We were soon at my apartment.

When Travis was crashing on the couch, that was his "area" of the apartment, and I would sit in one of the chairs when I hung out with him. I had reclaimed the couch, though. There were the 2 guitar magazines there, as if I had been sitting on the couch and reading them. And on the table in front was other evidence of my having made that my spot.

Travis went and sat on the couch, relegating me to the same chair where I had sat before, when I had to listen to him talk non-stop. He then began to talk non-stop. He was telling me the plot line to "Great Expectations," by Charles Dickens. A book that I have read twice. One of only a handful of books that I have read twice. "I know, I've read it twice," I said about 10 minutes into our "discussion."

This had the potential to be a nightmare -a Tuesday night spent listening to Travis talk.
I had to do something. I called Willy's number again.

"He's not answering, I don't know what to say. It's almost time for me to go out and play.
He fixed me with a look for a half second that almost seemed to say: "Isn't this more important?"
Then, I thought of a plan whereby I could become free of the situation.

I called David the Water Jug Player, who answered his phone from the corner of Bourbon and Canal Streets and said that he definitely could get Travis 40 dollars worth of the "loud" weed from the Rastafarian guys who hand out in that same area.

Once we were out of the apartment, I directed Travis to the trolley, telling him to get off at Bourbon Street, and then I rode my bike to the same spot, arriving there a little before the trolley, with enough time to deal with David one on one, before Travis could walk up looking like a narc because he doesn't look like a narc, and thus would look like a narc to anyone doing a 40 dollar deal on that nickel and dime corner...

I got to the Lilly Pad pretty late, made 14 bucks and went back home, having learned the lesson that I just can't hang around with Travis. He talks too much, and is too insistent upon making his point, when he has one to make, which is less than half of the time...
*the amount of light coming in the window would be about the same at or around those times.


alex carter said...

Haha I think you mean Circadian cycles....

What if you just gave Willy's number to Travis?

Sounds like Travis is being a typical techie again ... now imagine a few million of him and you know what I deal with here in the Bay Area.

Daniel McKenna said...

Yeah, I think I'm confusing the word because I saw it in a Stephen King book which also was set in Arcadia, New Hampshire,
Yeah, I think Willy could at least connect Travis with his "runner," a sly as a fox young lady, who is like a traveling saleswoman for William.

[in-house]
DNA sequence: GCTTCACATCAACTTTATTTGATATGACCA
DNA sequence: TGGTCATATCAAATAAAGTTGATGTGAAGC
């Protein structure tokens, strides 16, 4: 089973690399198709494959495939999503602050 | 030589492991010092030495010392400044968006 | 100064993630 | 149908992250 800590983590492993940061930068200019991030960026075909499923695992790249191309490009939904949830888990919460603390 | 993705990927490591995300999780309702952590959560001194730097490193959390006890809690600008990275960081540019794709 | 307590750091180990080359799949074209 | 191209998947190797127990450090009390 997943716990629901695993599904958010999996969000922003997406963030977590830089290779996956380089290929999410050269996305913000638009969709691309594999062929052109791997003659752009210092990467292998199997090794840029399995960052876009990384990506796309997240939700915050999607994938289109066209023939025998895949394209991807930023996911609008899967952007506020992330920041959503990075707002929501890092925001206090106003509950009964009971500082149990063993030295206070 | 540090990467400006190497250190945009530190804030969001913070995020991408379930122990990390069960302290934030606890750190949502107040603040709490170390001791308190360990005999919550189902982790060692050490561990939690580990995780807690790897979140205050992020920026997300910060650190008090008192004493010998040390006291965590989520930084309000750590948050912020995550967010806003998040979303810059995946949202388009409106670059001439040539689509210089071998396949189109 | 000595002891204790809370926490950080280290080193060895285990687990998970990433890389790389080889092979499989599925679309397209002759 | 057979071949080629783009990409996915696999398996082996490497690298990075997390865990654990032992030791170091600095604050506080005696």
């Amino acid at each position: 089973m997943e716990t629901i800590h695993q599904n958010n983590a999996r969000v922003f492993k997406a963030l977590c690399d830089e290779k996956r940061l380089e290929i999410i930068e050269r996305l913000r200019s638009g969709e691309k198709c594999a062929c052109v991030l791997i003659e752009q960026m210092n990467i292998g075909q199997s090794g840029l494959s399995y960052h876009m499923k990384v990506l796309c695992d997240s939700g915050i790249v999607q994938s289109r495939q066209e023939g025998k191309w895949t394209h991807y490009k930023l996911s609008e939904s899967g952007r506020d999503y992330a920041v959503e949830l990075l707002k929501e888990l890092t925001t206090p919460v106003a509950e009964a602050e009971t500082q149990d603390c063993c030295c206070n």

I think Travis will be good for around 90 bucks per week of revenue for the guy...last nigh was funny, Travis, going through a middle-man (me)who was going through a middle-man (David The Water Jug Player) who was going to the Rastafarian...It would be possible for Travis to deal right with the Bob Marleys, because he has been vetted by myself and David LOL

alex carter said...

Actually "Arcadia" is probably an easy mistake to make as I had to look it up on Google.

$90 a week? Damn, that's a life devoted to Ambition-Be-Gone. At least in my book, anyway, that's a lot of money.

Now it's just rainy and cold here, and not good weather for busking. The "pity drop" will be a thing until December 26th and then I dunno how the local buskers will make it until April. I used to basically not even try to go out and work from November 1 to April 1 when I was living in that rural place in Gilroy. But now, in the city, there are even in the winter the occasional warm days, and if I were established as a caricature artist this is a good time with end-of-year parties and of course birthdays, company functions, etc go all year around.

I wanted to say the other day that it's a good thing you have a mailing address up on here, so people can send you stuff. Guitar strings for Christmas! Or a new harmonica! Let's all think of our Daniel!

Daniel McKenna said...

I just got an idea: I post videos of me doing "thank you for the (kazoo)" songs. So if you send a capo, for instance; within days my front page would open to a video of me playing in some exotic, capo-ed key like A flat, and singing "I just got a capo from Bob and now I'm I can play my harp in D sharp, la la la la..."
Or a facebook gadget where you can click and I'll compose a song off of your profile: "Bob is so great, he loves to ski, his favorite movie is Rambo, and he's married to Sherry!!" Maybe not.

alex carter said...

That's not that bad an idea. To give an idea of how people are "monetizing" their daily doings, look up "nomadic fanatic" on YouTube or Cory Gil-Schuster.